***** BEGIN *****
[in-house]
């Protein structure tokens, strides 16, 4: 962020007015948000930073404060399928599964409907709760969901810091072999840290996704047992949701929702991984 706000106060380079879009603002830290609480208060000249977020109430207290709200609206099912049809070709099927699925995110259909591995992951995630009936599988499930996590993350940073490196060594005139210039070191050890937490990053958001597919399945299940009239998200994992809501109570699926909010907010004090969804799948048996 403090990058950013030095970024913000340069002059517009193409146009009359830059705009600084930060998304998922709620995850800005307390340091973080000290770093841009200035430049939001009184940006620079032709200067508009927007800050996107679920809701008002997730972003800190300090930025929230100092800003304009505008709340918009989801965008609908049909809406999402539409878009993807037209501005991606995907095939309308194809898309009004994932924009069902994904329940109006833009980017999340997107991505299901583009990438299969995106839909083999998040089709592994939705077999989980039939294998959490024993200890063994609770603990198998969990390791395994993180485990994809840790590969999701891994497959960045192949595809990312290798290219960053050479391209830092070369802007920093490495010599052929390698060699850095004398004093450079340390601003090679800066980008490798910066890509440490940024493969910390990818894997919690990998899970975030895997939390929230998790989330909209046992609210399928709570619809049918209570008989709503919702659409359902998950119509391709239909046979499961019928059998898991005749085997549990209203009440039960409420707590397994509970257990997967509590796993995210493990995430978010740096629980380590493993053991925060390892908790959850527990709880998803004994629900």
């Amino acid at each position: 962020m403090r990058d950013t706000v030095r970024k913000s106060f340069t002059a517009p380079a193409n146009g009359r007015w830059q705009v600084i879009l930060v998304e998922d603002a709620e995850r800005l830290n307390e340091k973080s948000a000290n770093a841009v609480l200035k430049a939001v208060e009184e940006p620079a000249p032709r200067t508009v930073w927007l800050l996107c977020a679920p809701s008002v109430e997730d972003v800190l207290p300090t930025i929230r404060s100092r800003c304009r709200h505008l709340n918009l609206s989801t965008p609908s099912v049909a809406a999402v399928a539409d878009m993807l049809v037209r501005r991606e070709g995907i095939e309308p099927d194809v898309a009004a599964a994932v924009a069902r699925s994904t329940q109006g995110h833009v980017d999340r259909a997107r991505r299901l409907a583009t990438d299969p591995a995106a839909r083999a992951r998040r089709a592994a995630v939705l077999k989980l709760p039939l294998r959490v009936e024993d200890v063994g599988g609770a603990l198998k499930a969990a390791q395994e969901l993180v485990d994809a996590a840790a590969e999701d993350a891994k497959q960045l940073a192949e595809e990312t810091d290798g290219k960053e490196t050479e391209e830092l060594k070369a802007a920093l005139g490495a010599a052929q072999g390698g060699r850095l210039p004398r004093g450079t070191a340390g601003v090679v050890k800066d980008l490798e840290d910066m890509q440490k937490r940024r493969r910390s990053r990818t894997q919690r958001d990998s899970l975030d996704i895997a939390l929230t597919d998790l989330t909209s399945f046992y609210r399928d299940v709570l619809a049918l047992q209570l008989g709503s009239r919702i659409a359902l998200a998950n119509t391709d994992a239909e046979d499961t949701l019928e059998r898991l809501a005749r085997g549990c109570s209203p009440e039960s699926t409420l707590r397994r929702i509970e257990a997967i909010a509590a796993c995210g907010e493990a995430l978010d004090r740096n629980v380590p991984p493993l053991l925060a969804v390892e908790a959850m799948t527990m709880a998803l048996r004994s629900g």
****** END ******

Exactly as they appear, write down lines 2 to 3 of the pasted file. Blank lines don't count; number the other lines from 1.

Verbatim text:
């Protein structure tokens, strides 16, 4: 962020007015948000930073404060399928599964409907709760969901810091072999840290996704047992949701929702991984 706000106060380079879009603002830290609480208060000249977020109430207290709200609206099912049809070709099927699925995110259909591995992951995630009936599988499930996590993350940073490196060594005139210039070191050890937490990053958001597919399945299940009239998200994992809501109570699926909010907010004090969804799948048996 403090990058950013030095970024913000340069002059517009193409146009009359830059705009600084930060998304998922709620995850800005307390340091973080000290770093841009200035430049939001009184940006620079032709200067508009927007800050996107679920809701008002997730972003800190300090930025929230100092800003304009505008709340918009989801965008609908049909809406999402539409878009993807037209501005991606995907095939309308194809898309009004994932924009069902994904329940109006833009980017999340997107991505299901583009990438299969995106839909083999998040089709592994939705077999989980039939294998959490024993200890063994609770603990198998969990390791395994993180485990994809840790590969999701891994497959960045192949595809990312290798290219960053050479391209830092070369802007920093490495010599052929390698060699850095004398004093450079340390601003090679800066980008490798910066890509440490940024493969910390990818894997919690990998899970975030895997939390929230998790989330909209046992609210399928709570619809049918209570008989709503919702659409359902998950119509391709239909046979499961019928059998898991005749085997549990209203009440039960409420707590397994509970257990997967509590796993995210493990995430978010740096629980380590493993053991925060390892908790959850527990709880998803004994629900």
């Amino acid at each position: 962020m403090r990058d950013t706000v030095r970024k913000s106060f340069t002059a517009p380079a193409n146009g009359r007015w830059q705009v600084i879009l930060v998304e998922d603002a709620e995850r800005l830290n307390e340091k973080s948000a000290n770093a841009v609480l200035k430049a939001v208060e009184e940006p620079a000249p032709r200067t508009v930073w927007l800050l996107c977020a679920p809701s008002v109430e997730d972003v800190l207290p300090t930025i929230r404060s100092r800003c304009r709200h505008l709340n918009l609206s989801t965008p609908s099912v049909a809406a999402v399928a539409d878009m993807l049809v037209r501005r991606e070709g995907i095939e309308p099927d194809v898309a009004a599964a994932v924009a069902r699925s994904t329940q109006g995110h833009v980017d999340r259909a997107r991505r299901l409907a583009t990438d299969p591995a995106a839909r083999a992951r998040r089709a592994a995630v939705l077999k989980l709760p039939l294998r959490v009936e024993d200890v063994g599988g609770a603990l198998k499930a969990a390791q395994e969901l993180v485990d994809a996590a840790a590969e999701d993350a891994k497959q960045l940073a192949e595809e990312t810091d290798g290219k960053e490196t050479e391209e830092l060594k070369a802007a920093l005139g490495a010599a052929q072999g390698g060699r850095l210039p004398r004093g450079t070191a340390g601003v090679v050890k800066d980008l490798e840290d910066m890509q440490k937490r940024r493969r910390s990053r990818t894997q919690r958001d990998s899970l975030d996704i895997a939390l929230t597919d998790l989330t909209s399945f046992y609210r399928d299940v709570l619809a049918l047992q209570l008989g709503s009239r919702i659409a359902l998200a998950n119509t391709d994992a239909e046979d499961t949701l019928e059998r898991l809501a005749r085997g549990c109570s209203p009440e039960s699926t409420l707590r397994r929702i509970e257990a997967i909010a509590a796993c995210g907010e493990a995430l978010d004090r740096n629980v380590p991984p493993l053991l925060a969804v390892e908790a959850m799948t527990m709880a998803l048996r004994s629900g």